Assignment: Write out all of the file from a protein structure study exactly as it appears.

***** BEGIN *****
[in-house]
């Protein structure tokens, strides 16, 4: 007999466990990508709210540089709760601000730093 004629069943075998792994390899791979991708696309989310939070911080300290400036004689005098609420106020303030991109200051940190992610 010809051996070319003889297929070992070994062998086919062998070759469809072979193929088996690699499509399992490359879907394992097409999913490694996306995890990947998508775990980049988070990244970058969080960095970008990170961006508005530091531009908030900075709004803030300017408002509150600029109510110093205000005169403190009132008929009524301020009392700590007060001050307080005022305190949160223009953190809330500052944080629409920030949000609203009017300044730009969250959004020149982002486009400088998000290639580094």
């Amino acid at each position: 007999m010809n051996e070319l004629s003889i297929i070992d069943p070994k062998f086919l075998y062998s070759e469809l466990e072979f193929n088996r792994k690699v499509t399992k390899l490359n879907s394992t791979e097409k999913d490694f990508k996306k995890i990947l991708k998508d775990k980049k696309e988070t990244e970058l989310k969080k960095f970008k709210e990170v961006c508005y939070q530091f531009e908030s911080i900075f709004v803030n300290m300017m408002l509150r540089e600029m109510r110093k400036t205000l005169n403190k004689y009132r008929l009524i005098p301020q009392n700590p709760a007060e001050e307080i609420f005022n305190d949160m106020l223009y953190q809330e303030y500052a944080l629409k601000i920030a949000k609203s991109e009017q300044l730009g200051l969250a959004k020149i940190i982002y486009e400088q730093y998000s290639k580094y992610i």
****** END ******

[in-house]
């Protein structure tokens, strides 16, 4: 007999466990990508709210540089709760601000730093 004629069943075998792994390899791979991708696309989310939070911080300290400036004689005098609420106020303030991109200051940190992610 010809051996070319003889297929070992070994062998086919062998070759469809072979193929088996690699499509399992490359879907394992097409999913490694996306995890990947998508775990980049988070990244970058969080960095970008990170961006508005530091531009908030900075709004803030300017408002509150600029109510110093205000005169403190009132008929009524301020009392700590007060001050307080005022305190949160223009953190809330500052944080629409920030949000609203009017300044730009969250959004020149982002486009400088998000290639580094």
């Amino acid at each position: 007999m010809n051996e070319l004629s003889i297929i070992d069943p070994k062998f086919l075998y062998s070759e469809l466990e072979f193929n088996r792994k690699v499509t399992k390899l490359n879907s394992t791979e097409k999913d490694f990508k996306k995890i990947l991708k998508d775990k980049k696309e988070t990244e970058l989310k969080k960095f970008k709210e990170v961006c508005y939070q530091f531009e908030s911080i900075f709004v803030n300290m300017m408002l509150r540089e600029m109510r110093k400036t205000l005169n403190k004689y009132r008929l009524i005098p301020q009392n700590p709760a007060e001050e307080i609420f005022n305190d949160m106020l223009y953190q809330e303030y500052a944080l629409k601000i920030a949000k609203s991109e009017q300044l730009g200051l969250a959004k020149i940190i982002y486009e400088q730093y998000s290639k580094y992610i």